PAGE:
What's the Point? :
Massage Therapy for Treatment of Muscle Release Points

Illustration adapted from page 18 in "The Basic Principles of Equine Massage/Muscle Therapy" by Mike Scott, illustration by Shawn Scott

By Mike Scott and Joyce Falese

Most people have heard the term "points" with regard to massage therapy for their horses or for themselves. There are stress points, trigger points, acupoints, and more - and each deserves a little explanation. Interestingly, many stress points, trigger points, and acupressure points seem to correlate in both physical location and in the effects of their treatment. Here are brief explanations of each.

Stress Point Therapy

One of the most uncomplicated and easy to apply systems used in massage therapy is stress point therapy. This technique was developed many years ago by Jack Meagher. A stress point is the result of a small knot or adhesion of muscle tissue which may cause discomfort and limit the full range of motion. The major intent of stress point therapy, which is the application of pressure to a stress point, is to prevent injury (by reducing muscular tightness which in turn overstresses joints), to promote healing, and to restore free range of motion. Although this system seems straightforward, a person employing this technique needs a thorough knowledge of anatomy to insure that accuracy is met. If the pressure is not delivered specifically to the stress point, the effort can be for nil. The horse would likely feel better, but the intention of increasing the range of motion (ROM), through the application of pressure to the specific point of stress, can be compromised.

Why and where stress points appear

Each muscle is comprised of an origin, a belly, and an insertion. The origin is the anchored part of the muscle that attaches the tendon to bone and is, for the most part, the immoveable part. The belly, the meaty part of the muscle, is responsible for the contraction to make the muscle work. The insertion is the section that crosses over the joint and helps to create movement through contraction. Between the belly of muscle and the tendon is the musculotendinous junction. The musculotendinous junction, at the origin, is where Meagher claims that most injury, and stress points, occur. This makes sense in that the immoveable part has more of a tendency to tear and/or become stressed.



These stress points, once located, are treated with direct pressure to alter the blood flow in the area. After a durable hyperemia (long lasting blood supply) is achieved, the point may be further stimulated and loosened by applying friction to the area. Direct pressure and friction to these points are generally applied with the thumb or braced finger. Studies by Meagher and one of his associates, Jo Ann Wilson, were released in a number of publications over the past few years. After a controlled study involving this application to the points, increased range of motion was realized.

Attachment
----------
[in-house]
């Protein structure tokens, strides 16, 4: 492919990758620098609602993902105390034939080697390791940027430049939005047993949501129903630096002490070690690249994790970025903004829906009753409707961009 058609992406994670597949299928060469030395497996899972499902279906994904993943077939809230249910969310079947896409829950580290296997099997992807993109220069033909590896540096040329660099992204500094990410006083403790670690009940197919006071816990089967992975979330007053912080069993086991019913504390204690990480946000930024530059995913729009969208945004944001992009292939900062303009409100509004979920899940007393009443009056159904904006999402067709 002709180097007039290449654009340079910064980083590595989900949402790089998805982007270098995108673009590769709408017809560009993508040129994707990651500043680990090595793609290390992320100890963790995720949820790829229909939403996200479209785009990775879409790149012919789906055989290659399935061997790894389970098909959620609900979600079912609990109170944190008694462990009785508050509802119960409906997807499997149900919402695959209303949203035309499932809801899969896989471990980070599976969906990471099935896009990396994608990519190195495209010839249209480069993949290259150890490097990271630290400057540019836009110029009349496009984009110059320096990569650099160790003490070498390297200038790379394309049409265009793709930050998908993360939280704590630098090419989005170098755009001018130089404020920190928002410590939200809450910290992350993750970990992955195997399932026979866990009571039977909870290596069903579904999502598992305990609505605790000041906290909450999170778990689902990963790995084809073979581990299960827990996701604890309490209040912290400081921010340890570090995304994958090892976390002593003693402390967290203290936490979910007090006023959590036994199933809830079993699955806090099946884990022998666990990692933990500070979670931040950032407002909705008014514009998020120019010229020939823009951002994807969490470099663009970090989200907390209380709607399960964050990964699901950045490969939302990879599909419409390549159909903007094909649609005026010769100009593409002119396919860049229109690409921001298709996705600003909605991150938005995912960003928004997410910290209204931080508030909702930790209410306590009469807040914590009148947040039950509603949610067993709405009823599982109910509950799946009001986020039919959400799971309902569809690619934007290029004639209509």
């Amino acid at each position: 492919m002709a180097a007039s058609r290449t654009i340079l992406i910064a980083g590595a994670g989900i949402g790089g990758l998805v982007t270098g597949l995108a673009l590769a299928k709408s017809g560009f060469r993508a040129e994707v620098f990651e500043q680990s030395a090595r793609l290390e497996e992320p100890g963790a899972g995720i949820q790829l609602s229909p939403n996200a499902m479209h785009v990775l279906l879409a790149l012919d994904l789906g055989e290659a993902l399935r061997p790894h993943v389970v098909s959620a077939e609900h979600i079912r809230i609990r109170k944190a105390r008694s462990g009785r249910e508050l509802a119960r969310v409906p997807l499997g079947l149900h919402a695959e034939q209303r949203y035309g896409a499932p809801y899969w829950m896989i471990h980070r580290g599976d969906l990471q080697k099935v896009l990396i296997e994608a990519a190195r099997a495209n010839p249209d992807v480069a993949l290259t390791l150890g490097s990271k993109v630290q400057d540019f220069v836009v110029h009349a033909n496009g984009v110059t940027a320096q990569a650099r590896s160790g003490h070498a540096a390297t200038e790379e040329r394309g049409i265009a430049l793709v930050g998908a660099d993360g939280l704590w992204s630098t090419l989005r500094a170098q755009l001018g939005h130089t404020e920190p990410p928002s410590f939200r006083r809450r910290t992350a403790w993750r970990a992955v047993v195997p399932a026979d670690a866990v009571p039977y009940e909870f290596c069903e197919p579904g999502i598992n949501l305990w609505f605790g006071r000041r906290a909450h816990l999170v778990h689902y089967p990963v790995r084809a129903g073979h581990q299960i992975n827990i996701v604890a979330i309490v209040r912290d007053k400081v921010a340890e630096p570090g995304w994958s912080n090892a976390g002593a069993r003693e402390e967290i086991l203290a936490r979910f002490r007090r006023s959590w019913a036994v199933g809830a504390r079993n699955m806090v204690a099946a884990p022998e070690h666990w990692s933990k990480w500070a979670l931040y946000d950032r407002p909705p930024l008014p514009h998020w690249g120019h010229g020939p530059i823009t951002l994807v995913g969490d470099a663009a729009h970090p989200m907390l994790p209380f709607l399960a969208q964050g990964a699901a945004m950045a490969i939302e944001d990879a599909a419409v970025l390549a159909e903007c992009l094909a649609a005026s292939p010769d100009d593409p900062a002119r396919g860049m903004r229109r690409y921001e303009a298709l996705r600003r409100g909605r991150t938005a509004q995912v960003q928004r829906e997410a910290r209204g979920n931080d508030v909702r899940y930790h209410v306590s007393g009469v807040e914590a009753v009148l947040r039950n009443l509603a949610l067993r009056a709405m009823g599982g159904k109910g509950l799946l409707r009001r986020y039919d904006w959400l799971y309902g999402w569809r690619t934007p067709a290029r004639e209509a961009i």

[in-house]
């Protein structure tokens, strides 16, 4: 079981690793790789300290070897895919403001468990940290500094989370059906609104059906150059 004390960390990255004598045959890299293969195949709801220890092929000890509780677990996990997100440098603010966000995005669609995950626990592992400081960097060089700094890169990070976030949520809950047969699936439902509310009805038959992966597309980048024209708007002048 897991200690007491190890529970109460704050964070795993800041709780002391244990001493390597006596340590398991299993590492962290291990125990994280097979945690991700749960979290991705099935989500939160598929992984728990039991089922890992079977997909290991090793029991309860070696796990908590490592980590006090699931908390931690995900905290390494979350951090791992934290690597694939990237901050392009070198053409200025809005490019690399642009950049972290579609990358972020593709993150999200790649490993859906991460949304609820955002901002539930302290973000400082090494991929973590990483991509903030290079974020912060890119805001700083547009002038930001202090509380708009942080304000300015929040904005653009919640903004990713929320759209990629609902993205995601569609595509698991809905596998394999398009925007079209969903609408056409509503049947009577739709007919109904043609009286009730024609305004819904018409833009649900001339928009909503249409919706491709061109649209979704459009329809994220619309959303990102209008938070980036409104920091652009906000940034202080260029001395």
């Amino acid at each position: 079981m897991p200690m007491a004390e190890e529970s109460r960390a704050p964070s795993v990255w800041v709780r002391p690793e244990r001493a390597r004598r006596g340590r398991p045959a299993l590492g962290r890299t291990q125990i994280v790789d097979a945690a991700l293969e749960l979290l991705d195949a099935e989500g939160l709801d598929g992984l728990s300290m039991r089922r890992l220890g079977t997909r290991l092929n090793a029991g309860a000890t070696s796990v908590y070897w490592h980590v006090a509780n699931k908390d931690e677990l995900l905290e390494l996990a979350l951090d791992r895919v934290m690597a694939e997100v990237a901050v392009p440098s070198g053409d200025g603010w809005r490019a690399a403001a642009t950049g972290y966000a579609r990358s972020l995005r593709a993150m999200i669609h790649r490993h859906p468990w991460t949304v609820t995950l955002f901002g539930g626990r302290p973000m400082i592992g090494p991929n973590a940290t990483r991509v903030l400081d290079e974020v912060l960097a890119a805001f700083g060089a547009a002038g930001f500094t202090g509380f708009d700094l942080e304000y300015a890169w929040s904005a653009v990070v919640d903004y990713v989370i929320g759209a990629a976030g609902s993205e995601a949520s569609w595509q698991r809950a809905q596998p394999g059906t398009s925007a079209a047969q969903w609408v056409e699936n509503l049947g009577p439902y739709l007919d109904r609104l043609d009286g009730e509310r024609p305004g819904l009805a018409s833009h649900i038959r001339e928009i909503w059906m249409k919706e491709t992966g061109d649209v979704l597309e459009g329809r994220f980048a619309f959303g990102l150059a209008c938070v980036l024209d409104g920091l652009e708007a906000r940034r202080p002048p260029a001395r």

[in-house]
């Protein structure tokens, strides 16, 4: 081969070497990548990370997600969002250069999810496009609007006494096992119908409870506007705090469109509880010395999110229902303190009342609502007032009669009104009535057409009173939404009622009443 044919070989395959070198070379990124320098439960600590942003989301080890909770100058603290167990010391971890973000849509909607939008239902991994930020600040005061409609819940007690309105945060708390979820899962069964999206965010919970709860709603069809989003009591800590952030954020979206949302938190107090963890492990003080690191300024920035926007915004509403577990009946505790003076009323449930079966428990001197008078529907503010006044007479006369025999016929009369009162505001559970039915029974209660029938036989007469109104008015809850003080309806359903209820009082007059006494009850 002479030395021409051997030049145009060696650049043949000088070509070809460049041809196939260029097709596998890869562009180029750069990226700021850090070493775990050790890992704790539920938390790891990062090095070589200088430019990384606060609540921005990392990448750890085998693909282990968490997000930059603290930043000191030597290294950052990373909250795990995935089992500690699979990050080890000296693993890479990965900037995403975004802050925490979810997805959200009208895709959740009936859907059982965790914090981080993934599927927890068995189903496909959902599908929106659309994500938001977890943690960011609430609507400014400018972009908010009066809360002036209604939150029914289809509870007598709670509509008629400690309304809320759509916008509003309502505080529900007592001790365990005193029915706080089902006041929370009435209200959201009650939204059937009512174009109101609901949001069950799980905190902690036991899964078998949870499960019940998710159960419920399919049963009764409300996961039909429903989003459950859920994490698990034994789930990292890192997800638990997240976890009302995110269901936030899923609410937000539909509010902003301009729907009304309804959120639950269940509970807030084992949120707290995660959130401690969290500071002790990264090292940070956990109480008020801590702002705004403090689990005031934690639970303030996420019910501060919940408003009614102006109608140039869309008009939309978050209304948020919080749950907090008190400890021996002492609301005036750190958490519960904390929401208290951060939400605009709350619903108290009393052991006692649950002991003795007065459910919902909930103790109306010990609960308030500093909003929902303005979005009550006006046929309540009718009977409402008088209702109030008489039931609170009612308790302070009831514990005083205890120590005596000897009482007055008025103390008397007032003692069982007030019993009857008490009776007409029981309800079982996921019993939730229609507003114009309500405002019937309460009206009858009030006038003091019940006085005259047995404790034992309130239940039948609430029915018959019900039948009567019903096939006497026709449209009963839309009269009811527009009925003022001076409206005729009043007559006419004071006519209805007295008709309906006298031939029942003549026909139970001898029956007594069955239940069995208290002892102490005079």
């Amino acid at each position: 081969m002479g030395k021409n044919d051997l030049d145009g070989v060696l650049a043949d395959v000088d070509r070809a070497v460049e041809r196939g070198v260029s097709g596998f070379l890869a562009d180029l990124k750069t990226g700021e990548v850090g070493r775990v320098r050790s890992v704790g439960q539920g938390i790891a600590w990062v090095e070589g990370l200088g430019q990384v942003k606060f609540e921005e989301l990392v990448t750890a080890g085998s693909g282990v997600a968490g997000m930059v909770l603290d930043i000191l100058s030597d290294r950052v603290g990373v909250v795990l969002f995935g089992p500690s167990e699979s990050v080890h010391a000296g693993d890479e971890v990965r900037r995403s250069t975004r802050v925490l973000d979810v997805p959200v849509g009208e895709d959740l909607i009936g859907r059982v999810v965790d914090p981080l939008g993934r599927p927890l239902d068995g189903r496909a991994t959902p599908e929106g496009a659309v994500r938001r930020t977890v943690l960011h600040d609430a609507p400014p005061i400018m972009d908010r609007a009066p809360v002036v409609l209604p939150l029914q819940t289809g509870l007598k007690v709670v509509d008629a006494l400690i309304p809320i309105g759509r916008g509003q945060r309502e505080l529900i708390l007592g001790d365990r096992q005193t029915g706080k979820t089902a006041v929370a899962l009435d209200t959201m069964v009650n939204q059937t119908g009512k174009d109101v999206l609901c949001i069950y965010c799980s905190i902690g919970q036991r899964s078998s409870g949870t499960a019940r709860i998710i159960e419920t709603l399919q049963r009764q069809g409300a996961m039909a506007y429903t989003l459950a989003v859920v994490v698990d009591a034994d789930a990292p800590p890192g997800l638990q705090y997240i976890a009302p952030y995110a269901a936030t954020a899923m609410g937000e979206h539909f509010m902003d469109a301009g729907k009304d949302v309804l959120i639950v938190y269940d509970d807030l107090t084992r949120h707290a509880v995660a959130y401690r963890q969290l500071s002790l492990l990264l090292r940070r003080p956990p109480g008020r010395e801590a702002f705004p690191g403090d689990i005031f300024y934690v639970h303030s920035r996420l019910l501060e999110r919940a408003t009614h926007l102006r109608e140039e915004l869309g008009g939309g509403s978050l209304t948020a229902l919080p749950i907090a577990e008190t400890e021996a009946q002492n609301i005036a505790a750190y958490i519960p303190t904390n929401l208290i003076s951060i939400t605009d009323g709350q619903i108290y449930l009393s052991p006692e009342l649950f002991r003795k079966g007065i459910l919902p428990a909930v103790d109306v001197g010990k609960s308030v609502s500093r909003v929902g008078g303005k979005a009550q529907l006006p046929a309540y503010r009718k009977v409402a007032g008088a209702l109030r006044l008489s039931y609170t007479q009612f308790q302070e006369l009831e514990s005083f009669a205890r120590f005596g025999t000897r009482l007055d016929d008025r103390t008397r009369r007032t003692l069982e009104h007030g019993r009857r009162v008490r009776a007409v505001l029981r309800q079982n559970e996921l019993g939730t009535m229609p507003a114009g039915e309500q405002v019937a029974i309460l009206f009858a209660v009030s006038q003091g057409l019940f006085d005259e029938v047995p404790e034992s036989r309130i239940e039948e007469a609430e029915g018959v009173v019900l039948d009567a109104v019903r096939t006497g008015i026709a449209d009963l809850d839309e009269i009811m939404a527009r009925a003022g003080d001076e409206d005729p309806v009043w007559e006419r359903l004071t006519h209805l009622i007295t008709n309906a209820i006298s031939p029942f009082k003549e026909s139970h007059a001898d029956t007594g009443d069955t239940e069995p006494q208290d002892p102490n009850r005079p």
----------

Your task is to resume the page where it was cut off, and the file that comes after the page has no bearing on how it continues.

Trigger Point Therapy

Trigger points are abnormally sensitive, highly irritable areas of tissue found within muscles or around muscles that cause pain, limit range of joint motion, and constrict blood flow. Trigger point myotherapy (myotherapy = muscular therapy) is massage or stimulus applied to these trigger points to relieve pain and muscle tension and promote a sense of well being The system of trigger-point injection myotherapy was introduced many years ago by Drs. Janet Travell and David Simons. This included the injection of an anesthetic solution to a trigger point in order to cause a numbing effect that would interrupt the pain/spasm/pain cycle, thereby allowing restoration of free ROM and function to the area. Bonnie Prudden, a disciple of Janet Travell, discovered that trigger points may be equally relieved by the application of finger pressure to the point for approximately seven seconds. She achieved the same positive results with this natural, non-invasive technique when she employed the technique on animals.

Why and where trigger points arise

Trigger point myotherapy recognizes that the point of discomfort may be found in the belly, origin, insertion, or at the musculotendinous junction. Travell and Simons labeled each point of discomfort ‘active' or ‘latent', active representing the primary site of pain, and latent representing associated points causing discomfort upon the application of pressure. In most cases, when the primary (active) point is addressed, the latent (sometimes called satellite) points will also release or relax, resulting in freedom from pain. However it is also possible to treat the latent points and realize a reduction in discomfort in the active point. Trigger points can appear due to stress, strain or overexertion. They will usually present as a hyperirritable area that is extremely uncomfortable to touch or when trying to put a limb through a ROM.